Colbert's version of Trumpian "p***y-grabbing" locker room banter doesn't belong on network television any more than it belongs in the behavior profile of a presidential candidate.
Colbert's crude attacks will, ironically, increase Trump's support among the non-East- and -West-Coast followers who elected him in the first place. They see in Colbert's actions a particularly egregious example of the media conspiracy against the President, orchestrated by arrogant, self-centered elites.
It is time for Colbert to join Bill O'Reilly on the podcast circuit or perhaps Billy Bush on the bus and turn the "Late Show" over to an adult -- one who understands that the institution of the presidency belongs to the American people and will always demand a level of respect that is clearly beyond Stephen Colbert's comprehension.
Paul Callan is a CNN legal analyst, a former New York homicide prosecutor and currently is of counsel at the New York law firm of Edelman & Edelman PC, focusing on wrongful conviction and civil rights cases. Follow him on Twitter @paulcallan.
The opinions expressed in this commentary are his.
Danny Cevallos: If you're offended, don't watch
Paul, I agree with you on a lot of your points.
But here's the thing: You're right that Johnny Carson represents a more civil, gentle era of late-night television. But television -- and particularly late-night television -- has only been around for a few generations. Crude humor about public figures, on the other hand, predates not only Twitter and late-night television, but probably the pamphleteers of the 17th century and the town criers before them.
Mark Twain, perhaps the greatest American political satirist, wrote in 1898 of
wanting to dig up celebrated author Jane Austen's corpse and beat her over the skull with her own shin-bone.
Humor has always been biting. Television is just relatively new; it took a while to catch up.
Most of us consume late-night television in a completely different way now from back when everyone had three channels and waited in bed for the Carson monologue every weeknight.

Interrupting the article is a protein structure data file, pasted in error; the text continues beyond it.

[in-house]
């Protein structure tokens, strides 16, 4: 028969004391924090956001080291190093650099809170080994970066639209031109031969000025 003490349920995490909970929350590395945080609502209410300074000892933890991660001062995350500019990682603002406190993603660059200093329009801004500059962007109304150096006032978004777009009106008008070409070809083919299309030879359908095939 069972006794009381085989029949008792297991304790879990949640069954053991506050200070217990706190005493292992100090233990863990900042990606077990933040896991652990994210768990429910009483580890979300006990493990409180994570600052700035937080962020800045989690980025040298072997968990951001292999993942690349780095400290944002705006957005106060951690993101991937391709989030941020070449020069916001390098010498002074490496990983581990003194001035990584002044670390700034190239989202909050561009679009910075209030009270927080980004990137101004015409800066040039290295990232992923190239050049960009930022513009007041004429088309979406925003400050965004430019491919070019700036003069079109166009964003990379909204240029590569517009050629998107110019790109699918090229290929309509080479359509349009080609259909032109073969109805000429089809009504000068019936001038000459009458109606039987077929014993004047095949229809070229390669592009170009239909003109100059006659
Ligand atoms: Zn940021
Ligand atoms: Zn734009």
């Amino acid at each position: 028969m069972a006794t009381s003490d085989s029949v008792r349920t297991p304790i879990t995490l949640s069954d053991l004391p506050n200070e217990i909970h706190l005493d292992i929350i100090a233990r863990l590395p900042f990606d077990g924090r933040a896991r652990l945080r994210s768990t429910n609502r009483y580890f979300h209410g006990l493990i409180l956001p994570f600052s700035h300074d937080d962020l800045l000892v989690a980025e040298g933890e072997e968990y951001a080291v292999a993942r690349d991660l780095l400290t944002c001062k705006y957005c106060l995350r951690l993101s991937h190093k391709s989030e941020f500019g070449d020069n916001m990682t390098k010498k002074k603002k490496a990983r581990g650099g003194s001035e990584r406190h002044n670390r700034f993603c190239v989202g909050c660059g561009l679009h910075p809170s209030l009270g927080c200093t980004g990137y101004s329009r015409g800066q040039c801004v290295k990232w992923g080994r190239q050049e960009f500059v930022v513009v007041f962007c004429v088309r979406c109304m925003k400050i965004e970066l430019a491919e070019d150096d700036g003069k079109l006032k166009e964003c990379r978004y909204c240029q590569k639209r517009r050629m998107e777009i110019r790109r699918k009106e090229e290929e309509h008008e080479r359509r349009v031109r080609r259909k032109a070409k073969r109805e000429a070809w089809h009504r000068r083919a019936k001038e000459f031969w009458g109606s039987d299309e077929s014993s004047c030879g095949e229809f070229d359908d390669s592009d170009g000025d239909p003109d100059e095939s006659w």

Television content has progressively become more graphic and prurient. We didn't arrive at the wanton nudity of HBO's "Westworld" and "Girls" overnight. It started with a glimpse of nudity on "NYPD Blue" back in the '90s, and then everyone else making television had to up the ante -- including late-night TV hosts.
We went from Carson to the edgier Letterman, leaving behind the uptight Ed Sullivan, who made the Rolling Stones
change "Let's Spend the Night Together" to "Let's Spend Some Time Together" when they performed on his show 50 years ago. Can you imagine? Ask a millennial what is objectionable about the words "spend the night together." Kids today have been raised with access to YouTube beheadings and free Internet porn. They couldn't imagine censoring a line like that.
Paul Callan is right: Colbert's humor was probably too much -- especially for guys like you and me, raised on Johnny Carson and his "edgy" G-rated guests, like Steve Martin and the "mean" Don Rickles. But this is not our "Late Night."
Should the network fire Colbert because some random people on Twitter demand it? Because Paul Callan demands it? Of course not. Network television is not a democracy, and we are not its constituents.
A host gets fired not because of some dude's "open letter" posted on Facebook. A host gets fired if and only if the potential economic damage caused by keeping him outweighs the revenue generated by him. As long as Colbert's show continues to generate ad revenue, his network will support him. A network doesn't care about a random angry tweet by a viewer.
Face it: Colbert's audience loves the raunchy anti-Trump jokes. Anyone offended can switch to PBS or the History Channel. Vote with your remote -- don't rant on social media.
I don't like it any more than you, Paul, but we're in a new era. Presidents can talk about grabbing women "by the p***y" and get elected. Colbert's vulgar insult that implied Trump was taking part in a sexual act with Russian President Vladimir Putin may not be Letterman's "Stupid Human Tricks," but late-night television is just continuing to evolve, just like our expectations for the office of the presidency -- and American culture itself. I just wonder what will shock the millennials in 20 years.
Danny Cevallos (@CevallosLaw) is a CNN legal analyst and a personal injury and criminal defense attorney
practicing in New York, Pennsylvania and the US Virgin Islands. The opinions expressed in this commentary are his.